The original version had very wide sleeves which looked disproportionate to the body of the cardigan, so I made an alteration to the numbers used when dividing the count of stitches between the body and the sleeves. Having knit the smallest size, I gave 33sts  to each of the cardigan fronts (instead of 31), 36sts were put aside for each sleeve (instead of 40) cast on 4 for the underarms (instead of 8) and gave 65 to the back of the cardigan (instead of 61). This resulted in the body having the same stitch count as per the original, due to the reduced number of stitches cast on for the underarms, but the arms carrying 8 fewer stitches once both underarm and initial sleeve numbers were taken into account.

I also shortened the sleeves from their original full length so that I had a few different sleeve options available to the baby to account for weather and situation when the baby is born. I did this by knitting three rounds of the background colour and 10 rounds of garter stitch (beginning with a purl round) before binding off in purl.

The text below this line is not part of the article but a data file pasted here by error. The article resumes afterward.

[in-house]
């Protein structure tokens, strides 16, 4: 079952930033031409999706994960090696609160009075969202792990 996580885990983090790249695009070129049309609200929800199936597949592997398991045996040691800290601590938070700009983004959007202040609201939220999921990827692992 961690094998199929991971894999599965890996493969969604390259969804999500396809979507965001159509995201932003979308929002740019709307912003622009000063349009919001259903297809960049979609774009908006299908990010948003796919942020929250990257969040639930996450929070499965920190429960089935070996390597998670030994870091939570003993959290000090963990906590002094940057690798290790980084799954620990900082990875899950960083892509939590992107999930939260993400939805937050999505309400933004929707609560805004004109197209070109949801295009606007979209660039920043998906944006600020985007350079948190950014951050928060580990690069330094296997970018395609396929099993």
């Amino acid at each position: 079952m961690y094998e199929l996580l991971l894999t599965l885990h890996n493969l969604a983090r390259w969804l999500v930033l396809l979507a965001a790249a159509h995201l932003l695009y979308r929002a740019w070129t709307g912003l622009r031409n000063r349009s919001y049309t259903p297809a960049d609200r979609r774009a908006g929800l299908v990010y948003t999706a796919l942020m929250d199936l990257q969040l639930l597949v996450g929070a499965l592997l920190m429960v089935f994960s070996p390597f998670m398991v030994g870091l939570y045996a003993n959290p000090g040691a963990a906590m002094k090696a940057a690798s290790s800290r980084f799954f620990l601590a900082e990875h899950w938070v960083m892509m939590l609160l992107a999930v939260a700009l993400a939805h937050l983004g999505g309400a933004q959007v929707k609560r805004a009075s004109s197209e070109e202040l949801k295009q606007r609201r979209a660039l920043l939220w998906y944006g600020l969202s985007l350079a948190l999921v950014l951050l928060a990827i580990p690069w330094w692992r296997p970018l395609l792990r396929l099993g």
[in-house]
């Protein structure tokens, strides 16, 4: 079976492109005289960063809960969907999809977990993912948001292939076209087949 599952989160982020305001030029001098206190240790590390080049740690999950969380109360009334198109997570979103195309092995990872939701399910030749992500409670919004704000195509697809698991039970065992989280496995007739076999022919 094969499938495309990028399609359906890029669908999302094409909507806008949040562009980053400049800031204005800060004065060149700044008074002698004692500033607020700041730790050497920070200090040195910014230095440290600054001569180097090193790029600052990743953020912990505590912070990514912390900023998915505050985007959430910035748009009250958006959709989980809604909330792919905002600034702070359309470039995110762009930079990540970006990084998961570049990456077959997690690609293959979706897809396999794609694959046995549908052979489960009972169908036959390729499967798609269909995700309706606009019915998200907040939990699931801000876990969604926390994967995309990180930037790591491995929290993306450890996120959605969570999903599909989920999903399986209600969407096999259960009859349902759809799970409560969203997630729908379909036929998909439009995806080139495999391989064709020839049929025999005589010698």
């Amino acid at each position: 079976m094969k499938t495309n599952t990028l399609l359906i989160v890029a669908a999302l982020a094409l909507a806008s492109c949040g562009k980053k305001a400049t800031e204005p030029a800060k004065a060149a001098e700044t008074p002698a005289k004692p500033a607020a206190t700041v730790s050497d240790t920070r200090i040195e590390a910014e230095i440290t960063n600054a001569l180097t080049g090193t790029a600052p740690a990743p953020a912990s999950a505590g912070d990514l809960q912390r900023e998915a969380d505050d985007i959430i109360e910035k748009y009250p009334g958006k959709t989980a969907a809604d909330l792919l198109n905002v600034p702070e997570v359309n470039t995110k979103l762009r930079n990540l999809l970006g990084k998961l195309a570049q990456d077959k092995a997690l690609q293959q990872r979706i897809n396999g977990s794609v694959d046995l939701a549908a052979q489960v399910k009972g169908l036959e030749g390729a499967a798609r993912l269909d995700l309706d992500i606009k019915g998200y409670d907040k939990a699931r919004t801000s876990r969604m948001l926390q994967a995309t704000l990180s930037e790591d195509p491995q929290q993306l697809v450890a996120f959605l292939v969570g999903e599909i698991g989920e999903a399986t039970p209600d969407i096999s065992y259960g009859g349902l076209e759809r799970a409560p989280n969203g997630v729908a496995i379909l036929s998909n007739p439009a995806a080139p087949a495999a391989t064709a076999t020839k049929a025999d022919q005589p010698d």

I also increased the stitch count of the picked up button bands to 58sts and gave five equally spaced buttonholes instead of the four in the pattern which left a large un-buttoned section at the bottom of the band, spaced as so:
K4, *3st buttonhole, K8; Repeat from * three more times, 3st buttonhole, K5. I knit the buttonholes with a contrast placeholder yarn and overcast these to finish them once the cardigan was knit, but in hindsight it was a lot of work for not a lot of effect. Though the resulting buttonholes do feel nice and stable, it would perhaps be only a technique I used for a fine-finished garment, rather than a baby knit, and would next time just cast them off one row and back on the next row, for speed and simplicity..